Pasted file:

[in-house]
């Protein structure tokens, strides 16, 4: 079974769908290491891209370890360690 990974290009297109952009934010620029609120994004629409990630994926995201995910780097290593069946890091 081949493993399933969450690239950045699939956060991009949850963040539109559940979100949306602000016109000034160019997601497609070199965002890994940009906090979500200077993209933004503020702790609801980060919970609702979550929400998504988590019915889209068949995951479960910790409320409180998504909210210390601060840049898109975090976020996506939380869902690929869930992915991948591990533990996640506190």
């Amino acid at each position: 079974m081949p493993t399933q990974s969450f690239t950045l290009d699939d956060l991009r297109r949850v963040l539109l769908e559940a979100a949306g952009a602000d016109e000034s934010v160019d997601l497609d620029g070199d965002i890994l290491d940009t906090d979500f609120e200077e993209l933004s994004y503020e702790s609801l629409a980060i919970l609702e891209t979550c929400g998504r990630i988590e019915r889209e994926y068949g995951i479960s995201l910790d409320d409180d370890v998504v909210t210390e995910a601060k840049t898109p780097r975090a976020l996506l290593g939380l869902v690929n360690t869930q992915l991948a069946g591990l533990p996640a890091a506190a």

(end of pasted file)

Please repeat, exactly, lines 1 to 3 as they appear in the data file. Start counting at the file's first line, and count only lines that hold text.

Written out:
[in-house]
């Protein structure tokens, strides 16, 4: 079974769908290491891209370890360690 990974290009297109952009934010620029609120994004629409990630994926995201995910780097290593069946890091 081949493993399933969450690239950045699939956060991009949850963040539109559940979100949306602000016109000034160019997601497609070199965002890994940009906090979500200077993209933004503020702790609801980060919970609702979550929400998504988590019915889209068949995951479960910790409320409180998504909210210390601060840049898109975090976020996506939380869902690929869930992915991948591990533990996640506190």
């Amino acid at each position: 079974m081949p493993t399933q990974s969450f690239t950045l290009d699939d956060l991009r297109r949850v963040l539109l769908e559940a979100a949306g952009a602000d016109e000034s934010v160019d997601l497609d620029g070199d965002i890994l290491d940009t906090d979500f609120e200077e993209l933004s994004y503020e702790s609801l629409a980060i919970l609702e891209t979550c929400g998504r990630i988590e019915r889209e994926y068949g995951i479960s995201l910790d409320d409180d370890v998504v909210t210390e995910a601060k840049t898109p780097r975090a976020l996506l290593g939380l869902v690929n360690t869930q992915l991948a069946g591990l533990p996640a890091a506190a």